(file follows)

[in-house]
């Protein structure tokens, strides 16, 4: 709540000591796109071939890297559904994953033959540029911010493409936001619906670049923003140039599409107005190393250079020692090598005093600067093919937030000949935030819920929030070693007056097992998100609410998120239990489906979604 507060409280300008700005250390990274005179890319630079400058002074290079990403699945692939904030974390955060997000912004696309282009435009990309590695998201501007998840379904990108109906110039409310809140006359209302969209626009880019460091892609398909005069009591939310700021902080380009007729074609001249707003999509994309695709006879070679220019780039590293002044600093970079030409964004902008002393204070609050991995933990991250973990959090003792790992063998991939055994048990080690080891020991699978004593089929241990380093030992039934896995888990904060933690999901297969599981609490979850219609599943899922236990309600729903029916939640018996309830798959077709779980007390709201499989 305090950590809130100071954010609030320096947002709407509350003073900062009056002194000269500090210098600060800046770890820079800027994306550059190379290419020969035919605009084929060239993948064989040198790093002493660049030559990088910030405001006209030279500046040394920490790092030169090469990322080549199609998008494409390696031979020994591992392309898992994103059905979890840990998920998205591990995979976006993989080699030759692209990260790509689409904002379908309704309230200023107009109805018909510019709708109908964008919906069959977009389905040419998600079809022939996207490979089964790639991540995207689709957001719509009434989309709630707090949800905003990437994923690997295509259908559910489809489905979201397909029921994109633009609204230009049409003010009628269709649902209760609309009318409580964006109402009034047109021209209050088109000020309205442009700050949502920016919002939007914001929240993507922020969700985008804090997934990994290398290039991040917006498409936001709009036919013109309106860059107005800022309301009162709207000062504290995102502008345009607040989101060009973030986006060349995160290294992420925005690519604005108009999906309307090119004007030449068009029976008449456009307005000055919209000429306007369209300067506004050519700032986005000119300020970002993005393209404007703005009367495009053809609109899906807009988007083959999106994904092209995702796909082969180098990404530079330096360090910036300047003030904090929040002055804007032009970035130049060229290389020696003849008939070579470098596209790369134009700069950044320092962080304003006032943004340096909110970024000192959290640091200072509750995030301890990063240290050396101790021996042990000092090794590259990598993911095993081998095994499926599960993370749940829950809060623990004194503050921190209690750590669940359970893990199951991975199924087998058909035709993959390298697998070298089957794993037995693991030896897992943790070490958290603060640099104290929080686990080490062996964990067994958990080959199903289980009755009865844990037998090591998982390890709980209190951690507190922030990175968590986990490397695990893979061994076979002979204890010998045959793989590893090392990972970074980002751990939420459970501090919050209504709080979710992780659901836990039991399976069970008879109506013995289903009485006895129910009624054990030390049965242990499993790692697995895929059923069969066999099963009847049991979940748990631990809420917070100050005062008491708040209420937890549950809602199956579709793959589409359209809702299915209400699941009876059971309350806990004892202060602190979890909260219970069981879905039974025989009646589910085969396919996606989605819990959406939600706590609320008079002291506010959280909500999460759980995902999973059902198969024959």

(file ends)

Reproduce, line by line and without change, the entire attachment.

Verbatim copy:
[in-house]
């Protein structure tokens, strides 16, 4: 709540000591796109071939890297559904994953033959540029911010493409936001619906670049923003140039599409107005190393250079020692090598005093600067093919937030000949935030819920929030070693007056097992998100609410998120239990489906979604 507060409280300008700005250390990274005179890319630079400058002074290079990403699945692939904030974390955060997000912004696309282009435009990309590695998201501007998840379904990108109906110039409310809140006359209302969209626009880019460091892609398909005069009591939310700021902080380009007729074609001249707003999509994309695709006879070679220019780039590293002044600093970079030409964004902008002393204070609050991995933990991250973990959090003792790992063998991939055994048990080690080891020991699978004593089929241990380093030992039934896995888990904060933690999901297969599981609490979850219609599943899922236990309600729903029916939640018996309830798959077709779980007390709201499989 305090950590809130100071954010609030320096947002709407509350003073900062009056002194000269500090210098600060800046770890820079800027994306550059190379290419020969035919605009084929060239993948064989040198790093002493660049030559990088910030405001006209030279500046040394920490790092030169090469990322080549199609998008494409390696031979020994591992392309898992994103059905979890840990998920998205591990995979976006993989080699030759692209990260790509689409904002379908309704309230200023107009109805018909510019709708109908964008919906069959977009389905040419998600079809022939996207490979089964790639991540995207689709957001719509009434989309709630707090949800905003990437994923690997295509259908559910489809489905979201397909029921994109633009609204230009049409003010009628269709649902209760609309009318409580964006109402009034047109021209209050088109000020309205442009700050949502920016919002939007914001929240993507922020969700985008804090997934990994290398290039991040917006498409936001709009036919013109309106860059107005800022309301009162709207000062504290995102502008345009607040989101060009973030986006060349995160290294992420925005690519604005108009999906309307090119004007030449068009029976008449456009307005000055919209000429306007369209300067506004050519700032986005000119300020970002993005393209404007703005009367495009053809609109899906807009988007083959999106994904092209995702796909082969180098990404530079330096360090910036300047003030904090929040002055804007032009970035130049060229290389020696003849008939070579470098596209790369134009700069950044320092962080304003006032943004340096909110970024000192959290640091200072509750995030301890990063240290050396101790021996042990000092090794590259990598993911095993081998095994499926599960993370749940829950809060623990004194503050921190209690750590669940359970893990199951991975199924087998058909035709993959390298697998070298089957794993037995693991030896897992943790070490958290603060640099104290929080686990080490062996964990067994958990080959199903289980009755009865844990037998090591998982390890709980209190951690507190922030990175968590986990490397695990893979061994076979002979204890010998045959793989590893090392990972970074980002751990939420459970501090919050209504709080979710992780659901836990039991399976069970008879109506013995289903009485006895129910009624054990030390049965242990499993790692697995895929059923069969066999099963009847049991979940748990631990809420917070100050005062008491708040209420937890549950809602199956579709793959589409359209809702299915209400699941009876059971309350806990004892202060602190979890909260219970069981879905039974025989009646589910085969396919996606989605819990959406939600706590609320008079002291506010959280909500999460759980995902999973059902198969024959």